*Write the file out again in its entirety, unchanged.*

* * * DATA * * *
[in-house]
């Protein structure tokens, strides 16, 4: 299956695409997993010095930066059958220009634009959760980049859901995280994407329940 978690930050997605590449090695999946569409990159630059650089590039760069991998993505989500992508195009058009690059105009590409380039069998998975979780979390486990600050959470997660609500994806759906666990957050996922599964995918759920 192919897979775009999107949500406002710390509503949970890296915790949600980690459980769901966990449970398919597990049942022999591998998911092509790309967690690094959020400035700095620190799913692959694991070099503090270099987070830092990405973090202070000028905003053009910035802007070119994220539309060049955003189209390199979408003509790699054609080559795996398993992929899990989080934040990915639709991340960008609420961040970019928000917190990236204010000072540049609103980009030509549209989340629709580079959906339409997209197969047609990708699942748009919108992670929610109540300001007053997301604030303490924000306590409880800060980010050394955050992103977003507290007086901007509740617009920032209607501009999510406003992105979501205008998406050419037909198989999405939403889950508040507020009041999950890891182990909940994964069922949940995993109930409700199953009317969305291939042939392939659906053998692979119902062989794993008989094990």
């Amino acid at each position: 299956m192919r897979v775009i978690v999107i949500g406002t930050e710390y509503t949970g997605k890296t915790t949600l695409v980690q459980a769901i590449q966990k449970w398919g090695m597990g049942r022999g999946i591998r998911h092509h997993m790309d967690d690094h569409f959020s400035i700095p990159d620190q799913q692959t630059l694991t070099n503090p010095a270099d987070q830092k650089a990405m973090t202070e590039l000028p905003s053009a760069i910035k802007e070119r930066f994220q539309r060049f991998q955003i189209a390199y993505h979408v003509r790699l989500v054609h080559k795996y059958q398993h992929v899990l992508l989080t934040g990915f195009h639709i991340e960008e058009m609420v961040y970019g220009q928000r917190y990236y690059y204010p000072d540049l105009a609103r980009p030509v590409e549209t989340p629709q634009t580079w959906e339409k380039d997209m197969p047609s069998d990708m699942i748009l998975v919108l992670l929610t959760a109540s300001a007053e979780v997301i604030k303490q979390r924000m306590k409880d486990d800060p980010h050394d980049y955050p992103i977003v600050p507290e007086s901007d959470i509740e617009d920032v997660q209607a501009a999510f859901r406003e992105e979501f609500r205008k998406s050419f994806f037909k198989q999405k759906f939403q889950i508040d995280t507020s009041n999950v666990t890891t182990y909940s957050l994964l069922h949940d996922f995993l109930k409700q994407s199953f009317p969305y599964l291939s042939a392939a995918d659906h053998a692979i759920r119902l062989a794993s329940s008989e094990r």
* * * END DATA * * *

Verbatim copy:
[in-house]
């Protein structure tokens, strides 16, 4: 299956695409997993010095930066059958220009634009959760980049859901995280994407329940 978690930050997605590449090695999946569409990159630059650089590039760069991998993505989500992508195009058009690059105009590409380039069998998975979780979390486990600050959470997660609500994806759906666990957050996922599964995918759920 192919897979775009999107949500406002710390509503949970890296915790949600980690459980769901966990449970398919597990049942022999591998998911092509790309967690690094959020400035700095620190799913692959694991070099503090270099987070830092990405973090202070000028905003053009910035802007070119994220539309060049955003189209390199979408003509790699054609080559795996398993992929899990989080934040990915639709991340960008609420961040970019928000917190990236204010000072540049609103980009030509549209989340629709580079959906339409997209197969047609990708699942748009919108992670929610109540300001007053997301604030303490924000306590409880800060980010050394955050992103977003507290007086901007509740617009920032209607501009999510406003992105979501205008998406050419037909198989999405939403889950508040507020009041999950890891182990909940994964069922949940995993109930409700199953009317969305291939042939392939659906053998692979119902062989794993008989094990």
């Amino acid at each position: 299956m192919r897979v775009i978690v999107i949500g406002t930050e710390y509503t949970g997605k890296t915790t949600l695409v980690q459980a769901i590449q966990k449970w398919g090695m597990g049942r022999g999946i591998r998911h092509h997993m790309d967690d690094h569409f959020s400035i700095p990159d620190q799913q692959t630059l694991t070099n503090p010095a270099d987070q830092k650089a990405m973090t202070e590039l000028p905003s053009a760069i910035k802007e070119r930066f994220q539309r060049f991998q955003i189209a390199y993505h979408v003509r790699l989500v054609h080559k795996y059958q398993h992929v899990l992508l989080t934040g990915f195009h639709i991340e960008e058009m609420v961040y970019g220009q928000r917190y990236y690059y204010p000072d540049l105009a609103r980009p030509v590409e549209t989340p629709q634009t580079w959906e339409k380039d997209m197969p047609s069998d990708m699942i748009l998975v919108l992670l929610t959760a109540s300001a007053e979780v997301i604030k303490q979390r924000m306590k409880d486990d800060p980010h050394d980049y955050p992103i977003v600050p507290e007086s901007d959470i509740e617009d920032v997660q209607a501009a999510f859901r406003e992105e979501f609500r205008k998406s050419f994806f037909k198989q999405k759906f939403q889950i508040d995280t507020s009041n999950v666990t890891t182990y909940s957050l994964l069922h949940d996922f995993l109930k409700q994407s199953f009317p969305y599964l291939s042939a392939a995918d659906h053998a692979i759920r119902l062989a794993s329940s008989e094990r």